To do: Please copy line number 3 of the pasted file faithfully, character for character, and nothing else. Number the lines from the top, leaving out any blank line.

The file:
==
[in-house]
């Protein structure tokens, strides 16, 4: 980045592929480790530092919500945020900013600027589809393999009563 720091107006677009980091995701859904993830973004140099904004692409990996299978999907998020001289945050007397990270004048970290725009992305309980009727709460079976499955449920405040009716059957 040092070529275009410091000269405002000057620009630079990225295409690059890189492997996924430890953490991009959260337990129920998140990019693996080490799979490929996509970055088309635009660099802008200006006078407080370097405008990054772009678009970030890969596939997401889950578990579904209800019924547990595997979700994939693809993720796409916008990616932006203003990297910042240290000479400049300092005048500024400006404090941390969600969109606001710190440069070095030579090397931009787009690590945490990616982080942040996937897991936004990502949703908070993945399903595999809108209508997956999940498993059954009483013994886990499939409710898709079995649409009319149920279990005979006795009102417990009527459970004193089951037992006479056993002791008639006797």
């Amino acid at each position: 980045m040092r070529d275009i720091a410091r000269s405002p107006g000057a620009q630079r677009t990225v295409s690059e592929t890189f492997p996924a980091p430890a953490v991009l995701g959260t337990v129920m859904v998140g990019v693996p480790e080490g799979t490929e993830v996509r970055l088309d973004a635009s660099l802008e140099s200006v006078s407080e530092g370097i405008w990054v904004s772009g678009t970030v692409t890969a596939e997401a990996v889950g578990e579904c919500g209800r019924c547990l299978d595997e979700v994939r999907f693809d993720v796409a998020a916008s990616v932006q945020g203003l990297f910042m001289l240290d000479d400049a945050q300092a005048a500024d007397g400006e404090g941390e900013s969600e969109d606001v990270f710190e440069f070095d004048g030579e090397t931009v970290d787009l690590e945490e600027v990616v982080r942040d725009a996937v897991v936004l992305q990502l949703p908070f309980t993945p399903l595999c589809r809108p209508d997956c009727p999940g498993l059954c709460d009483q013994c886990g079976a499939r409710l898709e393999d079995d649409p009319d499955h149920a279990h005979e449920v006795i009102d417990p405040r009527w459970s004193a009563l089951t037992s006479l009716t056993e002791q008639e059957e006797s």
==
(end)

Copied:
């Amino acid at each position: 980045m040092r070529d275009i720091a410091r000269s405002p107006g000057a620009q630079r677009t990225v295409s690059e592929t890189f492997p996924a980091p430890a953490v991009l995701g959260t337990v129920m859904v998140g990019v693996p480790e080490g799979t490929e993830v996509r970055l088309d973004a635009s660099l802008e140099s200006v006078s407080e530092g370097i405008w990054v904004s772009g678009t970030v692409t890969a596939e997401a990996v889950g578990e579904c919500g209800r019924c547990l299978d595997e979700v994939r999907f693809d993720v796409a998020a916008s990616v932006q945020g203003l990297f910042m001289l240290d000479d400049a945050q300092a005048a500024d007397g400006e404090g941390e900013s969600e969109d606001v990270f710190e440069f070095d004048g030579e090397t931009v970290d787009l690590e945490e600027v990616v982080r942040d725009a996937v897991v936004l992305q990502l949703p908070f309980t993945p399903l595999c589809r809108p209508d997956c009727p999940g498993l059954c709460d009483q013994c886990g079976a499939r409710l898709e393999d079995d649409p009319d499955h149920a279990h005979e449920v006795i009102d417990p405040r009527w459970s004193a009563l089951t037992s006479l009716t056993e002791q008639e059957e006797s």